There's something immensely beautiful about physics even though it's very difficult. Take the atom-a single atom is absolutely gorgeous. Ask anybody in physics. It moves in waves. It's very dynamic. These days we can study a single atom, track it and measure it. In the early days when I went to school, it wasn't possible to see how the atom emits light and sends a blink. It's such fun! These are the things that really attract you as a physicist.

Of course, hard work is part of it. The hard work is actually what makes it enjoyable and rewarding. Why do you work hard? Because there is something very beautiful at the end of the line that you're looking for. Why are my students doing what they do? To make money? Yeah, sure, it's science. We make good money. But there are other ways to make money, too. There's something much deeper to it. There's an aesthetic element. The whole thing is aesthetics.

How was your own childhood different from that of kids growing up today?

I don't think there's really that much difference between them if we set aside the exposure that young people have these days to media and high tech. Sure, the environment is different, the exposure is different. Today they have TVs, computers and a lot of technical things that we didn't have then. But in terms of childhood being different, loving parents are the same in any age. When I was growing up, you could have been born into an environment that was terrible, just as you can today. I'm not at all pessimistic about the youth today. Oh no! I see what they're doing since I'm surrounded by them at the university. I can tell that our childhoods were essentially the same.

What advice would you give to young people as they enter the 21st century?

We are born who we are. Environment can only influence us up to a certain point, but not all the way, that's for sure. If I wanted to give advice to young people, I would just say: "Follow your bliss and live creatively. Listen to your heart."

All of us are involved in this process of creating. It doesn't have to be anything high-tech or some sort of gadget. What happens is, we create what, without us, would not be-would not exist. We all take part in nature's creative process. So my advice to young people as they seek out a career is to follow what attracts you, not what sounds attractive. Live creatively and you'll find that you can live comfortably and make good money. And if what attracts you is to make a lot of money, well then, go ahead and make a lot of money. That's fine. But living creatively is what will give you that "high" that makes it all worthwhile.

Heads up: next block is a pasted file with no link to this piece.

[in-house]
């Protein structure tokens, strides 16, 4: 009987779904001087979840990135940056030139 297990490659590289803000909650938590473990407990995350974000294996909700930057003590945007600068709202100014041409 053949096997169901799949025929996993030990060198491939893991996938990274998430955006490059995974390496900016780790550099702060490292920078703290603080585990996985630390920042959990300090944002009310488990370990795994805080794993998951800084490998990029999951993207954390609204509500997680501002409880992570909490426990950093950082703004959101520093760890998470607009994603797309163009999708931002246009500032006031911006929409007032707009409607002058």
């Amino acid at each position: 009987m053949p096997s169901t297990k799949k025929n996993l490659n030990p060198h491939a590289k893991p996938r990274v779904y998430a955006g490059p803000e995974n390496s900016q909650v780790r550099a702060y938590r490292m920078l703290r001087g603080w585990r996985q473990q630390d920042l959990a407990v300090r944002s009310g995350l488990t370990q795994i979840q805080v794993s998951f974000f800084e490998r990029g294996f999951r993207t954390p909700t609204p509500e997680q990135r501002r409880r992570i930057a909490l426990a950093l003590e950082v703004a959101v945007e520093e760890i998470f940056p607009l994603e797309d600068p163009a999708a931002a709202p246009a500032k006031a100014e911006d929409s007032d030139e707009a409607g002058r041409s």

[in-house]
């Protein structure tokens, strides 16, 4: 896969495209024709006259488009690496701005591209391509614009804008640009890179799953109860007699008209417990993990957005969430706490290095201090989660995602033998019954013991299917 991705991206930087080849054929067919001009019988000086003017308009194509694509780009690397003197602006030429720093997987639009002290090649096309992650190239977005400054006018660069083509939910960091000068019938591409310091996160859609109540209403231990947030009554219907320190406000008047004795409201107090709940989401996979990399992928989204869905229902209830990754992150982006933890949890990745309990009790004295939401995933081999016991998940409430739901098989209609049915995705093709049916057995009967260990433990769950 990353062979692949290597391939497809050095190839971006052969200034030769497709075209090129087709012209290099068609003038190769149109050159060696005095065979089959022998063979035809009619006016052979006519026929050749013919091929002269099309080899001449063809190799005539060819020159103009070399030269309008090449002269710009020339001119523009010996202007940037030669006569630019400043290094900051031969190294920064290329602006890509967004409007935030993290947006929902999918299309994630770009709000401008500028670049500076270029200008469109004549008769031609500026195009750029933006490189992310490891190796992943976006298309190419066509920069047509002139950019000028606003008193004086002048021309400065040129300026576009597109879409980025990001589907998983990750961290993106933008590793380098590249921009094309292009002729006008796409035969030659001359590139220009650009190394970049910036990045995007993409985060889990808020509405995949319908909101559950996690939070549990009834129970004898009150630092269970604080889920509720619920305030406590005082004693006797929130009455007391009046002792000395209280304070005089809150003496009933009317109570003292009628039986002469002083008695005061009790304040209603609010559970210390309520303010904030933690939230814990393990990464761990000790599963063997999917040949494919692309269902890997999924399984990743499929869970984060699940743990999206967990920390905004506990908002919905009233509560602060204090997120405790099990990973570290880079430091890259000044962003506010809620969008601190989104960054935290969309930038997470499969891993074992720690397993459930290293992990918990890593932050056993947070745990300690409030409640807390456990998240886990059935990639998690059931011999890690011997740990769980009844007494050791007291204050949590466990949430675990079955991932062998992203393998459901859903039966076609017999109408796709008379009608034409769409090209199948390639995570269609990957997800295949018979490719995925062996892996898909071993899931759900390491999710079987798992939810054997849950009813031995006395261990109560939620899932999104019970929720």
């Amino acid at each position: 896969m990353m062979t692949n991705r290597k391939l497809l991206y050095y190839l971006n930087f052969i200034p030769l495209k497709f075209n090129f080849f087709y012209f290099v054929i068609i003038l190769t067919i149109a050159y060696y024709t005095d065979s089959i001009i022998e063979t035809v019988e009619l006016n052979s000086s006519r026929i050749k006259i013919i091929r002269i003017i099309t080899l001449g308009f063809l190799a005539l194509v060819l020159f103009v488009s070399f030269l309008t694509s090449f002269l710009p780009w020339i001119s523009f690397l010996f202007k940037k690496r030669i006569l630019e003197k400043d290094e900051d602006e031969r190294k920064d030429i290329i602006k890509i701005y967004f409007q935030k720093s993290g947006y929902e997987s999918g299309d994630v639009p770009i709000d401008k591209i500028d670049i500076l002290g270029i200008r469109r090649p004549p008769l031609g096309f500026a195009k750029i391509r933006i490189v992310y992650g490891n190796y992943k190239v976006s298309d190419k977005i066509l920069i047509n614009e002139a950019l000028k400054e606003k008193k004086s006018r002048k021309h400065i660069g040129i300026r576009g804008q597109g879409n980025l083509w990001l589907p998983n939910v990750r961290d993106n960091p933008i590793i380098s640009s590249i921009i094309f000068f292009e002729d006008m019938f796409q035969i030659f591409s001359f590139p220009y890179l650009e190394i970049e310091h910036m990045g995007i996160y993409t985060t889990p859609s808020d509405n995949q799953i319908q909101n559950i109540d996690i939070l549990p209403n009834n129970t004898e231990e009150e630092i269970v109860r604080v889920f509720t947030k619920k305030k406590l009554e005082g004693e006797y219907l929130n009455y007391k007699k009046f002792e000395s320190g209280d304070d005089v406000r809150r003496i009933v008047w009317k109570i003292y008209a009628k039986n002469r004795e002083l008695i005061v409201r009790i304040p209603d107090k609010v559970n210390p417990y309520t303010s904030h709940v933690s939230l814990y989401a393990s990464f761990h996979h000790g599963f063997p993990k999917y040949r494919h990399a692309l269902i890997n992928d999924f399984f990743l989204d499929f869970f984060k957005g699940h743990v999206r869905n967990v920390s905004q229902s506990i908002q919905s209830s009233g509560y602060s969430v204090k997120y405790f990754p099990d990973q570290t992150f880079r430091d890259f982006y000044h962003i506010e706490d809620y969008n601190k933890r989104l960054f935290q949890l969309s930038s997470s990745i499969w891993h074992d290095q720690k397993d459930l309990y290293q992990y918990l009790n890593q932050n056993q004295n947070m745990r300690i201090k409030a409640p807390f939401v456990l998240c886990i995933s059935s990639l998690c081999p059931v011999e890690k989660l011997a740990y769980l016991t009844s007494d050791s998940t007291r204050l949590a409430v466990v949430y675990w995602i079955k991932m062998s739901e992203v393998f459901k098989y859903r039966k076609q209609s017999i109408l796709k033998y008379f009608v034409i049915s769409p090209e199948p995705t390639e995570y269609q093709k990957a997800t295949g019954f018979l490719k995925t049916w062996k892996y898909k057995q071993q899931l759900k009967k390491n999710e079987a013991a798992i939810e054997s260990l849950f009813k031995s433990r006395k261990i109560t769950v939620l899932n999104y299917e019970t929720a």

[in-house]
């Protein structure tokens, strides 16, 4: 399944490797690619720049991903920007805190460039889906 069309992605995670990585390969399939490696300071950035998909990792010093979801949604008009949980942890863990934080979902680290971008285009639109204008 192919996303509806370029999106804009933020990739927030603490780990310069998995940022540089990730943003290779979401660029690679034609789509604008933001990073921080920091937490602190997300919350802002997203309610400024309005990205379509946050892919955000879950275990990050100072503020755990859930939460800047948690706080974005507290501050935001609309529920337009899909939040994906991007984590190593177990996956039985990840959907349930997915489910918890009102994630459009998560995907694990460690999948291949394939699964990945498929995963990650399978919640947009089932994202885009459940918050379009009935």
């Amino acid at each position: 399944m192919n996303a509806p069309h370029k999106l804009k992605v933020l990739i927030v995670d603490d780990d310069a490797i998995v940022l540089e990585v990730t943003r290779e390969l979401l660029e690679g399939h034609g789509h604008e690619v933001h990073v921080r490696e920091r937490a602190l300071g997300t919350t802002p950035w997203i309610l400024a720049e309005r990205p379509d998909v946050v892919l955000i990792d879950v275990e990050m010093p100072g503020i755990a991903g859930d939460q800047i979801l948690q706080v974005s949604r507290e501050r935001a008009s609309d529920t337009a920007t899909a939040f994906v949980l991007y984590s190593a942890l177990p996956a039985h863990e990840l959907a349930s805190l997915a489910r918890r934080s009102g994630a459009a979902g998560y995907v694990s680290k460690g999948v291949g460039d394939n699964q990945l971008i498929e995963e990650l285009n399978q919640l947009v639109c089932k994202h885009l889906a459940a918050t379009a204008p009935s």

What would you say is your greatest achievement in life? What do you want to be remembered for most?

That's really difficult to answer. A number of things come to mind. Of course, I'll be remembered for the gas laser (1960s). It's been so meaningful to be able to make atoms emit light in new ways, making them do things that they wouldn't do by themselves-creating things that wouldn't happen on their own. Some of these inventions will turn out to be very worthwhile and will impact industry and technology. Not everything that we do as creative spirits makes it to the stage where everybody can benefit, but when such an occasion occurs, it's immensely satisfying.

Ali Javan
was interviewed by telephone in his home at Cambridge, Massachusetts by Betty Blair. For more about Javan, see "Scientists Who Made a Difference: Ali Javan, The Gas Laser and Beyond" in AI 4.2, Summer 1996.

Azerbaijan International (7.4) Winter 1999.
© Azerbaijan International 1999. All rights reserved.